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Is It Normal to Lose Pubic Hair After Menopause?

Is It Normal to Lose Pubic Hair After Menopause?

As we age, so does the vulva - and pubic hair loss after menopause is one side effect of estrogen loss that may come as a surprise to many. It’s a totally normal part of the aging process, so here’s what you need to know.

What is the purpose of pubic hair?

  • Temperature Regulation: Pubic hair helps to maintain optimal temperature when external conditions get too hot or too cold.

  • Friction Protection: Pubic hair provides a cushion between delicate intimate skin and contact with the outside world, like during sex or exercise.

  • Microbiome Support: Both the hair and the sebum produced by the hair follicles help support a healthy balance of bacteria in and around the vulvovaginal area.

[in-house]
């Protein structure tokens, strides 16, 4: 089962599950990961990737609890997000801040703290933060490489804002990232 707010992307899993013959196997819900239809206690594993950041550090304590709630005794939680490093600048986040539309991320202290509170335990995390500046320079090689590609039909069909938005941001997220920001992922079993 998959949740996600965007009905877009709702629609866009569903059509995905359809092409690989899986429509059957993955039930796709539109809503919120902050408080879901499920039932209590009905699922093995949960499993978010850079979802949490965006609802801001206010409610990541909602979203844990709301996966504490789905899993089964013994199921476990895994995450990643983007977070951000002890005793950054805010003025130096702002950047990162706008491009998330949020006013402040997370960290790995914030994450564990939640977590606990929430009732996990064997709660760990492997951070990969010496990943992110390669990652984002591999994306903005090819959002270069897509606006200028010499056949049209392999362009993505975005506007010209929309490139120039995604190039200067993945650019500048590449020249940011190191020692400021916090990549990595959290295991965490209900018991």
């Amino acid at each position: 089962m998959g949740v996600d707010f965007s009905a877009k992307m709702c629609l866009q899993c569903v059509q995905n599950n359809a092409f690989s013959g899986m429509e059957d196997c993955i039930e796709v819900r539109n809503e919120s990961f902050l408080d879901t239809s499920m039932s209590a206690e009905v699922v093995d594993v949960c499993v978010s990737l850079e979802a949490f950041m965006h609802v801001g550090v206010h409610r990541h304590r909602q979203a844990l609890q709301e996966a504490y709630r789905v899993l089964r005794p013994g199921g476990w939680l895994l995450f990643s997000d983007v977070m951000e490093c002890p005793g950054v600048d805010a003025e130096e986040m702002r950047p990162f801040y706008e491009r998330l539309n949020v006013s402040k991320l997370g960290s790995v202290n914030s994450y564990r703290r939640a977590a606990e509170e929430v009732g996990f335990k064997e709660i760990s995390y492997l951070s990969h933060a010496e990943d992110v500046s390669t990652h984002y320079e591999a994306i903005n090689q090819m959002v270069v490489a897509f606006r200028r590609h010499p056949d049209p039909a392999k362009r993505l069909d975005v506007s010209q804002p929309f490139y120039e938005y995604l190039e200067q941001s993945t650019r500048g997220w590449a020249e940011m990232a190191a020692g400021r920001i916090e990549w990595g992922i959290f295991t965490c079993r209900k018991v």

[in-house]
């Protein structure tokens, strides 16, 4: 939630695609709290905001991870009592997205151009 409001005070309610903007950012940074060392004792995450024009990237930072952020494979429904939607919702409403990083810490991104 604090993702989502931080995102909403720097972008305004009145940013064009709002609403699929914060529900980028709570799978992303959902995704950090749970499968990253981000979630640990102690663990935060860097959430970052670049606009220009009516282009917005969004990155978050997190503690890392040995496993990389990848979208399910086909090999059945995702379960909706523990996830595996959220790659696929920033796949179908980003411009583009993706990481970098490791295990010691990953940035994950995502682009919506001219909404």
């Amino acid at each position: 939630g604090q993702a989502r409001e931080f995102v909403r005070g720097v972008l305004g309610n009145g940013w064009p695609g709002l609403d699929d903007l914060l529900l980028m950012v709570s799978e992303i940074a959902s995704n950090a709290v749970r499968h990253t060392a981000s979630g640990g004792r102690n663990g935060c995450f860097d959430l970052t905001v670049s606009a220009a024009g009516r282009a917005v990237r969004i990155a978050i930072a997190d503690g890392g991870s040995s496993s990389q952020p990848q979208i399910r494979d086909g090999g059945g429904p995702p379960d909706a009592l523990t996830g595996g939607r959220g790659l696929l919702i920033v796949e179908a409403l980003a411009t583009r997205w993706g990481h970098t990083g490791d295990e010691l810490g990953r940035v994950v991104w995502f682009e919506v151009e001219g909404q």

Given all the work pubic hair does, losing it can lead to some irritating intimate skin challenges like dryness, chafing, and bacterial imbalances.  

What causes menopausal pubic hair loss?

All vulvas start out with no pubic hair, and as we age we return to that hairless or mostly hairless state. Pubic hair growth begins at the onset of puberty when estrogen and progesterone levels increase. After menopause, when estrogen levels decline, pubic hair - along with the hair on the head - stops growing. Not everyone will experience pubic hair loss after menopause, it may simply turn grey or simply thin.

Can you regrow pubic hair?

Pubic hair does not normally regrow after menopause, as estrogen and progesterone levels remain low. 

Other vulvovaginal changes during menopause

You may already know many of the side effects of menopause, from intimate dryness to night sweats and mood swings. Here are some of the other vulvovaginal changes you might experience:

Regardless of the changes you experience throughout menopause, SweetSpot Labs is here to support your intimate skin health with clean, conscious, clinically proven solutions. 




This website is for informational purposes only and not to be considered as medical advice. This information is not intended to diagnose, prescribe, treat, or cure any medical condition.

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